by Steven Ertelt
April 5, 2007
Columbia, SC (LifeNews.com) — Just one day after Rudy Giuliani admitted that he still favors taxpayer funding of abortions, political observers and activists in South Carolina say the former New York City mayor will have problems connecting with Republican voters there because they are strongly pro-life.
In his comments in CNN interview yesterday he also affirmed his pro-abortion position and backed off from suggesting that Supreme Court judges he would appoint would harshly examine Roe.
As a result of the new comments, Clemson University political scientist Dave Woodard says Giuliani is "toast" in the state.
"I think it’s going to be really hard for him to overcome this in South Carolina," he told the Associated Press.
Pro-life advocates who are familiar with the opinions of likely GOP primary voters say Giuliani will face an uphill battle in the state, which is the third in line in the primary election contest.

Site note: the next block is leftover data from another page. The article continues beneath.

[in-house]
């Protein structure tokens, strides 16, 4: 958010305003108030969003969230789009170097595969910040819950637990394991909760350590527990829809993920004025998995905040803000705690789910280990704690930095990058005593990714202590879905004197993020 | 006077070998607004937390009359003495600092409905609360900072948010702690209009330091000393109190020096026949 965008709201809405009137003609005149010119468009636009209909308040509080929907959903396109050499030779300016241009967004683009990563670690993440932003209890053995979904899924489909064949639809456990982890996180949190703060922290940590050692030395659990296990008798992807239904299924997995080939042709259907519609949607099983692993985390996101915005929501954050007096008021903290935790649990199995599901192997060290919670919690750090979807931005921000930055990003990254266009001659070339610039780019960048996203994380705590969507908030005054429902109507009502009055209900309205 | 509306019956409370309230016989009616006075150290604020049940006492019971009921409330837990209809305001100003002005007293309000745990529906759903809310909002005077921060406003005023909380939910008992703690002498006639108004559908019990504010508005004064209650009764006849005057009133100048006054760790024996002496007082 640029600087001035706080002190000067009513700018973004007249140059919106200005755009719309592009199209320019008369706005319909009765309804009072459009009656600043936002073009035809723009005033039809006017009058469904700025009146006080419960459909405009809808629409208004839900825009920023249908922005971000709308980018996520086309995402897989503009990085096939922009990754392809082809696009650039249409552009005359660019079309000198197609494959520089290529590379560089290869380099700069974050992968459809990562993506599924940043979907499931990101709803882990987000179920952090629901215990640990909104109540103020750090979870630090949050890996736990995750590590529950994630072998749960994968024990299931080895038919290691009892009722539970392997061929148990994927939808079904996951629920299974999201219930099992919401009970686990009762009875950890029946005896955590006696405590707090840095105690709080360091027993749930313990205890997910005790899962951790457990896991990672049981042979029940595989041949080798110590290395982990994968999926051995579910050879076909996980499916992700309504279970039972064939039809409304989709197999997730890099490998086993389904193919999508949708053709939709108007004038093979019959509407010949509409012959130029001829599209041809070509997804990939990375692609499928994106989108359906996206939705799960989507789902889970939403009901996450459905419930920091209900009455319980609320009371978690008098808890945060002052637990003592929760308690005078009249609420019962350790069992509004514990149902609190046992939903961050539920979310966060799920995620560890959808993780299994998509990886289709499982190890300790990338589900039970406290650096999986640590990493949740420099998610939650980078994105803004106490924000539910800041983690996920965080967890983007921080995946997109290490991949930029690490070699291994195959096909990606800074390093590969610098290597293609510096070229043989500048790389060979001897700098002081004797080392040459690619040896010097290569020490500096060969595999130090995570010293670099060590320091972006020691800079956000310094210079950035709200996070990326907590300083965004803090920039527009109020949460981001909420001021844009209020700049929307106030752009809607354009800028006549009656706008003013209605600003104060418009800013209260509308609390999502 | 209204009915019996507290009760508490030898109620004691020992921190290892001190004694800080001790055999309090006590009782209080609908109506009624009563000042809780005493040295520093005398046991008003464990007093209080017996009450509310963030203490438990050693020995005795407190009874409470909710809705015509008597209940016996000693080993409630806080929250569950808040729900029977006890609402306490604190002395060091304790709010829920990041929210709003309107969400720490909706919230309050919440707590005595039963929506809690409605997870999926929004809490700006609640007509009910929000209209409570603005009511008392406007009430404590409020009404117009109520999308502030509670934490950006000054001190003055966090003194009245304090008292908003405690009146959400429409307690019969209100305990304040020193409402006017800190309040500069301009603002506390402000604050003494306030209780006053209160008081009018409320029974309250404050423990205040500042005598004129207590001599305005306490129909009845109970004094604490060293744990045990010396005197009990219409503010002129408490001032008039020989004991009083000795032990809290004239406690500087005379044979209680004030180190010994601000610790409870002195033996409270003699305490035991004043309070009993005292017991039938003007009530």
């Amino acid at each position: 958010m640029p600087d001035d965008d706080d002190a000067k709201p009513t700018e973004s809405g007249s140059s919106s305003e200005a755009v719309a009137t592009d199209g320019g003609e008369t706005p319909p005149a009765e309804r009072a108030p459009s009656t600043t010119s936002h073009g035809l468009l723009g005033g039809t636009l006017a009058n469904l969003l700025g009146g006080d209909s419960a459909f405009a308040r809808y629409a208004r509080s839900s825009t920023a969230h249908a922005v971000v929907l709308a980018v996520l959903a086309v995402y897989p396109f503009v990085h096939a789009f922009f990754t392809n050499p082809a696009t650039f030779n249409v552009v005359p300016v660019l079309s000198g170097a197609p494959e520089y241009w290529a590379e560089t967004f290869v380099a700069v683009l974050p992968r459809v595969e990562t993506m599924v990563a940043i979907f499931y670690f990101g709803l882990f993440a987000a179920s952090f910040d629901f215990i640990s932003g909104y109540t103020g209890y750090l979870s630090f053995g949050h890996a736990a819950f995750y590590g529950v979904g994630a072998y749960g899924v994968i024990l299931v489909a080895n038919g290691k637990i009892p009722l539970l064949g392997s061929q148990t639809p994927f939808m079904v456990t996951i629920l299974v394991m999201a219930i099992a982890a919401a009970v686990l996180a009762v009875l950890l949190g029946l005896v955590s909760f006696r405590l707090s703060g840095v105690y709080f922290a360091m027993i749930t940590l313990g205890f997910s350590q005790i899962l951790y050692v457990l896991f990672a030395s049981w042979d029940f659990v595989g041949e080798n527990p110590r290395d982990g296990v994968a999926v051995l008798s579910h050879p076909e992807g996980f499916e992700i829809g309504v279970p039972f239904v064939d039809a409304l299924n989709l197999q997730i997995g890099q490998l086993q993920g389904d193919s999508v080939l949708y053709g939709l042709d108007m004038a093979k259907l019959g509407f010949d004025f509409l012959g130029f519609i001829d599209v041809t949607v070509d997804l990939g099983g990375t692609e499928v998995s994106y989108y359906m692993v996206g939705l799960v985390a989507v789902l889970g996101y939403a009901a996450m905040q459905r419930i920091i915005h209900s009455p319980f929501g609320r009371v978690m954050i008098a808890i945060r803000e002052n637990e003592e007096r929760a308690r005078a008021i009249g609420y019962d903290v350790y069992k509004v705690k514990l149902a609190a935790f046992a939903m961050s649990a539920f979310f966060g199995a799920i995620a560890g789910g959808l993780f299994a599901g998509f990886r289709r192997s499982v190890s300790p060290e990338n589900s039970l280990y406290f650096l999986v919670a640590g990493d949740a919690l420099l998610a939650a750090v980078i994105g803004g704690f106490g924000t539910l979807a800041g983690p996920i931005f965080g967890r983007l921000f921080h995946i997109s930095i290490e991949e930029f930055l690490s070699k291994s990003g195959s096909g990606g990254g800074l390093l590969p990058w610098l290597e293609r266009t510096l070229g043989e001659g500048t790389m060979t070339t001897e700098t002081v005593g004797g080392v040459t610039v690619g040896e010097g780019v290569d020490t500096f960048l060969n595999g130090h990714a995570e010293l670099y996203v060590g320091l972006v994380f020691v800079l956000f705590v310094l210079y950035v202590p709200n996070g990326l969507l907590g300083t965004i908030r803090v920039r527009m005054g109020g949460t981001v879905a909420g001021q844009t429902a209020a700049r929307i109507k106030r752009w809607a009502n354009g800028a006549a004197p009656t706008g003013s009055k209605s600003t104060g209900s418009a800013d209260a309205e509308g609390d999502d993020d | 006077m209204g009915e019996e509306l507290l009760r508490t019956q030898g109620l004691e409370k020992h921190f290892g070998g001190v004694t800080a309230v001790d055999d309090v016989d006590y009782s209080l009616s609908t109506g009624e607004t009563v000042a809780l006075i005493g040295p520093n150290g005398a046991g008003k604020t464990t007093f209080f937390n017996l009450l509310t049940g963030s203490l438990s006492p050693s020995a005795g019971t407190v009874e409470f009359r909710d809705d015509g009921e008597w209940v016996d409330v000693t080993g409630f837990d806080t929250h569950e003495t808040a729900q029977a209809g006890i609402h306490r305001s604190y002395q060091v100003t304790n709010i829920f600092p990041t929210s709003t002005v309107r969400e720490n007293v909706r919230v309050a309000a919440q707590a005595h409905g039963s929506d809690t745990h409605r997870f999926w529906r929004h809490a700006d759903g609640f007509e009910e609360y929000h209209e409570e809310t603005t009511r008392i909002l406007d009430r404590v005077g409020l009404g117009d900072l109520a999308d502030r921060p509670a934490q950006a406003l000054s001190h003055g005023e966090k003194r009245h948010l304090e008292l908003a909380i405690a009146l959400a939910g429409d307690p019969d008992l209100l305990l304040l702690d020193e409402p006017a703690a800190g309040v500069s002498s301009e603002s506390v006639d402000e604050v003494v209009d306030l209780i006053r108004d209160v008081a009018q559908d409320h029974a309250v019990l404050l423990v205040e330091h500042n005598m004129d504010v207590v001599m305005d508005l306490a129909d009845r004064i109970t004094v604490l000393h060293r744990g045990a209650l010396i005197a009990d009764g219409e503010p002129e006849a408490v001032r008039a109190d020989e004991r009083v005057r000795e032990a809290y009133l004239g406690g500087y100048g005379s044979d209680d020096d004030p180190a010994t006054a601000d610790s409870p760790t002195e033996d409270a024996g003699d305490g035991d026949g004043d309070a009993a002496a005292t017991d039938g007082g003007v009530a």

Oran Smith, executive director of the Palmetto Family Council, told AP, "That’s usually one of the first thing off the list when you talk about things related to abortion," referring to public funding of abortion.
Smith said that even some abortion advocates won’t go as far as Giuliani did.
"I’m a bit surprised that he would make that comment because, in a Republican primary, you’re going to need the evangelical vote," Christian Coalition president Roberta Combs added.
In the interview, Giuliani told White House Correspondent Dana Bash that his prior position in favor of abortions paid for with public funds wouldn’t change if he’s elected president.
Bash referenced a 1989 interview in which Giuliani said, "There must be public funding for abortions for poor women" and disagreeing with a veto by former President George Bush of a measure that would have paid for abortions with tax dollars.
Asked if he would have the same position as president, Giuliani said he "probably" would.
"I mean, I have to re-examine all of those issues and exactly what was at stake then—that was a long time ago," he explained. "Ultimately, [abortion] is a constitutional right, and therefore if it is a constitutional right ultimately, even if you do it on a state-by-state basis, you have to make sure that people are protected."
Asked again if he supported "taxpayer money or public funding for abortions," Giuliani said yes.
"If it would deprive someone of a constitutional right, yes, if that’s the status of the law, then I would, yes," he said.